Nick Heer, on the FBI asking Apple for a backdoor version of iOS:
At no point — then or now — has Cook or anyone at Apple publicly confirmed how such a backdoor may be installed, or if it’s even possible. Presumably, it would use the iOS update mechanism, but how could permission be granted if the passcode to the iPhone isn’t known?
Nick then takes a Mac with a clean Catalina install, and an iPhone that has never been connected to that Mac, creating a simulation of a stolen, locked iPhone. He then installs an iOS update on that iPhone, all done without entering a passcode.
To be clear, my iPhone still prompted for its passcode when the update had finished its installation process. This did not magically unlock my iPhone. It also doesn’t prove that passcode preferences could be changed without first entering the existing valid passcode.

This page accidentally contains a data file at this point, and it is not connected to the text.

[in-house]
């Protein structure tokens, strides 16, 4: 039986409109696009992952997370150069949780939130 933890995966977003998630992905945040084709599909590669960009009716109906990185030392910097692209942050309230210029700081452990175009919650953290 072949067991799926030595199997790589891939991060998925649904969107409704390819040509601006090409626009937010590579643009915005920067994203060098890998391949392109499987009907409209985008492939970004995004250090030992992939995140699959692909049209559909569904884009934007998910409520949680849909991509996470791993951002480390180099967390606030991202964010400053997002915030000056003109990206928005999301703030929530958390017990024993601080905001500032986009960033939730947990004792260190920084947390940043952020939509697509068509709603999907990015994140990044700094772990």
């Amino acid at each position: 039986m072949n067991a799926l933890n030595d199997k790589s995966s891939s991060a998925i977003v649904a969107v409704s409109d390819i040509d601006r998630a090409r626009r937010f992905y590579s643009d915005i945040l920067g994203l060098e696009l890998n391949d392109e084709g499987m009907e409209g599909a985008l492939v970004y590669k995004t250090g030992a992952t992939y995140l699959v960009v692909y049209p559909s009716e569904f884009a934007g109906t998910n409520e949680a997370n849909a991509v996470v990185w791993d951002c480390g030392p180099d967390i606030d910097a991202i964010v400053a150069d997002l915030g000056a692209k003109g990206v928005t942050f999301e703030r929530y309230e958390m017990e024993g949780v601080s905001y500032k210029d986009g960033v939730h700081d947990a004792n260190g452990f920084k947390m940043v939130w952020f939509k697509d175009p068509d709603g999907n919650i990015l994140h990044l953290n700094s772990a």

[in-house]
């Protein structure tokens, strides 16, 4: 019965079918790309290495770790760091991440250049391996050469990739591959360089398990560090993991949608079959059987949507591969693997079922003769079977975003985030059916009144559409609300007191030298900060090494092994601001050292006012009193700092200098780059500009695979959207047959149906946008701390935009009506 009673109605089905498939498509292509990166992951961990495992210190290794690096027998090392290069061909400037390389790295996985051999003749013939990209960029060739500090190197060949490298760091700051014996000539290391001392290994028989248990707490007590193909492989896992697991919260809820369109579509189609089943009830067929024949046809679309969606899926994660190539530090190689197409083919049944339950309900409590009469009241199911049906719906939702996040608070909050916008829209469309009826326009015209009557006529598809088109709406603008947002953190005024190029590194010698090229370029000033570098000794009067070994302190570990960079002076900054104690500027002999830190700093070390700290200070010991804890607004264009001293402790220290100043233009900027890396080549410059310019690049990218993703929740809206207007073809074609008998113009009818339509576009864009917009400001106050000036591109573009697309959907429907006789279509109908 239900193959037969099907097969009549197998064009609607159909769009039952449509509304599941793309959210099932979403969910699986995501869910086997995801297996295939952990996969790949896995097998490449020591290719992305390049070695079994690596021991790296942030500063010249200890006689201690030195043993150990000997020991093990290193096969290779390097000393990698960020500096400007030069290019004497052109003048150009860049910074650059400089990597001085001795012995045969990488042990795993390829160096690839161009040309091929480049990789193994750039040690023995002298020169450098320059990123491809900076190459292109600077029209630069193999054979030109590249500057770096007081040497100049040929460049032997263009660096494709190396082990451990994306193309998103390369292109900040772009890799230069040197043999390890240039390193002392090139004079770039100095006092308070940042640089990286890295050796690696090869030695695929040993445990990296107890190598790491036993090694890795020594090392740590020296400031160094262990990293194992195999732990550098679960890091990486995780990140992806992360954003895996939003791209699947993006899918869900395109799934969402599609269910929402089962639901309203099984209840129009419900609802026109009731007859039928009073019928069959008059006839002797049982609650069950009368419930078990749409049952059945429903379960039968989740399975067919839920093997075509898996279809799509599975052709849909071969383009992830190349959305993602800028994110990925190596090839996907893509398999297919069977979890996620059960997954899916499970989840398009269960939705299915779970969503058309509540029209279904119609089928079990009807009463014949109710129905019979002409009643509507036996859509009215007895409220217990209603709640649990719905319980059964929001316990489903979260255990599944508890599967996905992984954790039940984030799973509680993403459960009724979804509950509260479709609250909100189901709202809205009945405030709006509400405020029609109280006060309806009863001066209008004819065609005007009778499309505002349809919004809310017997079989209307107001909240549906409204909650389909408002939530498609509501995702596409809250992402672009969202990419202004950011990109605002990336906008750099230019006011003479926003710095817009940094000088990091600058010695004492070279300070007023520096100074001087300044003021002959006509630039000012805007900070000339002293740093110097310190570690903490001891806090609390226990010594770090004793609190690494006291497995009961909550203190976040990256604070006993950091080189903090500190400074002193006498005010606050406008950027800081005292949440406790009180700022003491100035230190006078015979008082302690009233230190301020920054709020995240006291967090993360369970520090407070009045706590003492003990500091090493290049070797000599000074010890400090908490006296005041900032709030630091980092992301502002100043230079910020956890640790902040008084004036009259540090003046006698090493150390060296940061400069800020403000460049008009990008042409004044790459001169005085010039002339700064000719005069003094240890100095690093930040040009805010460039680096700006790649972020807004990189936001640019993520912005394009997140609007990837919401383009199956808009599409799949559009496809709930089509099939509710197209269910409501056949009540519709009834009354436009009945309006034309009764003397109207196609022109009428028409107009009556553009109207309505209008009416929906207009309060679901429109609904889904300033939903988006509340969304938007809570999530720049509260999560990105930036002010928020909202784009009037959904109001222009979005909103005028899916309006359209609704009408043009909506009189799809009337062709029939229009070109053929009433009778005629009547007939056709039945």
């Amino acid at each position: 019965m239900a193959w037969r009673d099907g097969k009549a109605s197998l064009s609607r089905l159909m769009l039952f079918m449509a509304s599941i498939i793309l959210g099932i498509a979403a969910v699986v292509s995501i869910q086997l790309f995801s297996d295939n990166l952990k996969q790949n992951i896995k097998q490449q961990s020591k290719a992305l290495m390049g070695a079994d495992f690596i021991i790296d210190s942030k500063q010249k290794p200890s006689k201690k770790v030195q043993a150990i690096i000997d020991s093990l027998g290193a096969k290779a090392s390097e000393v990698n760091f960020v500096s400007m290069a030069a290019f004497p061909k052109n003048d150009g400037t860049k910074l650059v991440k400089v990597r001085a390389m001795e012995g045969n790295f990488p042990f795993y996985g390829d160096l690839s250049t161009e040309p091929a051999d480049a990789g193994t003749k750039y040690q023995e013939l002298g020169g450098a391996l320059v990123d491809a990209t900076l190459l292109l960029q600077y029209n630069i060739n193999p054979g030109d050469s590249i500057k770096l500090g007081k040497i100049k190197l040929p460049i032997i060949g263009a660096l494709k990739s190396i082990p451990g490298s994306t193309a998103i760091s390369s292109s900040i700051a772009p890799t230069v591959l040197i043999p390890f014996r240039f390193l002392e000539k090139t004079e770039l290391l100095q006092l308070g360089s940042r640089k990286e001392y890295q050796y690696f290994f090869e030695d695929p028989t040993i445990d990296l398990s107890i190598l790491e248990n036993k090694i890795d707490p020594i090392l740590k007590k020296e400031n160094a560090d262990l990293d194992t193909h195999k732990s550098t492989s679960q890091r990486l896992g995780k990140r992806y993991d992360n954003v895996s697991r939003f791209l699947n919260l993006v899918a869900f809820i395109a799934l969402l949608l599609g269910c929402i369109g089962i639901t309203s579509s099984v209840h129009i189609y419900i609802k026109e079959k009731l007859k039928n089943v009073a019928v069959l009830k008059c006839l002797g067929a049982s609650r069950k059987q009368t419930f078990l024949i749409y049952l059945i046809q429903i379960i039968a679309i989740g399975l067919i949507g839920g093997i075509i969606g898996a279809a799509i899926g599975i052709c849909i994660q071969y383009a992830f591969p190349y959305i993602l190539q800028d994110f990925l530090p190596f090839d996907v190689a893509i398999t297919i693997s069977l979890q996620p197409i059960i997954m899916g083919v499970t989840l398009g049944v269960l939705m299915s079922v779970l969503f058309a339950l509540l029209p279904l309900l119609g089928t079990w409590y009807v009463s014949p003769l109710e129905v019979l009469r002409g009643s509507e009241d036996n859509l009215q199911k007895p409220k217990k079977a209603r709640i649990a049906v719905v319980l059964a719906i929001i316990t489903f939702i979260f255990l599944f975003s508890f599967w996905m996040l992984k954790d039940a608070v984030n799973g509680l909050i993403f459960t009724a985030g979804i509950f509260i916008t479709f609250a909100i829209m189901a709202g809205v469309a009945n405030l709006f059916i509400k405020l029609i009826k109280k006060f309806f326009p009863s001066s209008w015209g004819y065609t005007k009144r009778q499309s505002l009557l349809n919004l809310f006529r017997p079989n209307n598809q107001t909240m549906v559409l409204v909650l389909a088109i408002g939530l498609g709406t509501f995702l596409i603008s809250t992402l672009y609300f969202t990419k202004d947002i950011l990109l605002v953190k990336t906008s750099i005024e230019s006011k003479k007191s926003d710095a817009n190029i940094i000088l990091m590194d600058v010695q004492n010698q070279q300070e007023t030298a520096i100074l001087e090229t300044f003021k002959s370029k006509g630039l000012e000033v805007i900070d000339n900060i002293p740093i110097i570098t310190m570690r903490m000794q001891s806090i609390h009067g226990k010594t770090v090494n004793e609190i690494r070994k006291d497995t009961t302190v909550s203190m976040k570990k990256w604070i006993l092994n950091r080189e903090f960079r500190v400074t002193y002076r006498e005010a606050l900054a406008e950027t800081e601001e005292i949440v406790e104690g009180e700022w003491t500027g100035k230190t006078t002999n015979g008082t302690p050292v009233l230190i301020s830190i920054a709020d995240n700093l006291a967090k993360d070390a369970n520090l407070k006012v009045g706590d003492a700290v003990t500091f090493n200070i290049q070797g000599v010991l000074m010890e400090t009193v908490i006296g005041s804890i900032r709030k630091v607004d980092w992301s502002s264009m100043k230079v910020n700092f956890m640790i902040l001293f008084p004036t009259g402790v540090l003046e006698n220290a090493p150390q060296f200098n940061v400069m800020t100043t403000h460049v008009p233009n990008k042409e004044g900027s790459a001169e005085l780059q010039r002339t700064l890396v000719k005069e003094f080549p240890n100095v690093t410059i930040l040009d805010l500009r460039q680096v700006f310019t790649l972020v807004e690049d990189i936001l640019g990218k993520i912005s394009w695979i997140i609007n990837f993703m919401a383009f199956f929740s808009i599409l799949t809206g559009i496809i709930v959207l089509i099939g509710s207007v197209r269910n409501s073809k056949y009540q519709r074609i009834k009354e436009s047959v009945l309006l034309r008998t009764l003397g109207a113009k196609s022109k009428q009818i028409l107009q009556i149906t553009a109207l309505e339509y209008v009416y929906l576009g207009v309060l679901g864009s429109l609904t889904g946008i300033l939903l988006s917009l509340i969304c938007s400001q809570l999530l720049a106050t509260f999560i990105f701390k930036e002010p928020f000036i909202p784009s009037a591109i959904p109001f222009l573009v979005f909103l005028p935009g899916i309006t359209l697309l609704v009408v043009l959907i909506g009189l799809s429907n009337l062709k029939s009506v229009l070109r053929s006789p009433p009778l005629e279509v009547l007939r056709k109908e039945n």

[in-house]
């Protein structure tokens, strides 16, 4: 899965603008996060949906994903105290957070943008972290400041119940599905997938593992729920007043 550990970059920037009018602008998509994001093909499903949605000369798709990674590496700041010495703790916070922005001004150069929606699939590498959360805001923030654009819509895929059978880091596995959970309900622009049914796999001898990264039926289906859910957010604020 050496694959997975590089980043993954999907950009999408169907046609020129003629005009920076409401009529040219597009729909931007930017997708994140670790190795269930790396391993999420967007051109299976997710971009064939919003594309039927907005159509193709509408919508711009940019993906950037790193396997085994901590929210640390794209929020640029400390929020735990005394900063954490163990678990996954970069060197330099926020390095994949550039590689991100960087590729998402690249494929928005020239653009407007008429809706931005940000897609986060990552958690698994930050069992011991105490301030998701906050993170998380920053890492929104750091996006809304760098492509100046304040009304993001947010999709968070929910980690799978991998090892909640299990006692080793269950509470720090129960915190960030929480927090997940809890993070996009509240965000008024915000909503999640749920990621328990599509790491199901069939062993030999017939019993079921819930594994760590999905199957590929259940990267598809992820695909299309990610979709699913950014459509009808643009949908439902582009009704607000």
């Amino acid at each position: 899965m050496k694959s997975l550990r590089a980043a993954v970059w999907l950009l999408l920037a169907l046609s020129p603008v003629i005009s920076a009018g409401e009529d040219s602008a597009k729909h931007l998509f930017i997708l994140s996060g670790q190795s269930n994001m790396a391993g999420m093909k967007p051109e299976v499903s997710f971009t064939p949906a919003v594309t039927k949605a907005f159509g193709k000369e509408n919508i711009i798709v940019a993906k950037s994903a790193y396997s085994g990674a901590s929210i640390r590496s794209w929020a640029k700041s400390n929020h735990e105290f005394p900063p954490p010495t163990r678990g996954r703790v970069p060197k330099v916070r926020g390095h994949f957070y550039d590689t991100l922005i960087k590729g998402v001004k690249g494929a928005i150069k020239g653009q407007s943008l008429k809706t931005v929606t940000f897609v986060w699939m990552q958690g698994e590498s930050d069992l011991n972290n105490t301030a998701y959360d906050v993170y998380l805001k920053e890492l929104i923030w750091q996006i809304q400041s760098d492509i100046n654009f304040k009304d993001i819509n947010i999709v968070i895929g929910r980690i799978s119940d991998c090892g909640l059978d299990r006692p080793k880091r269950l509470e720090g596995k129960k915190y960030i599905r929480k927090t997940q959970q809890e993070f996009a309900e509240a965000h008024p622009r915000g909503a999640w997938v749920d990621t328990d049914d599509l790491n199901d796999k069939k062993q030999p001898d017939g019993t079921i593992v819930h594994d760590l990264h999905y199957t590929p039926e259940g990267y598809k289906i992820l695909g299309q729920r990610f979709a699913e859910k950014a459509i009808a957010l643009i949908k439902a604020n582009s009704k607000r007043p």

But it did prove the existence of one channel where an iPhone could be forced to update to a compromised version of iOS. One that would be catastrophic in its implications for iPhones today, into the future, and for encrypted data in its entirety. It is possible; it is terrible.
Does Nick’s experiment show a weakness in the process? Could a compromised iOS update be added which disables the passcode?
Certainly interesting. Taking this with a grain of salt, at least until someone follows this all the way through and unlocks an iPhone using this approach. Which I hope never happens.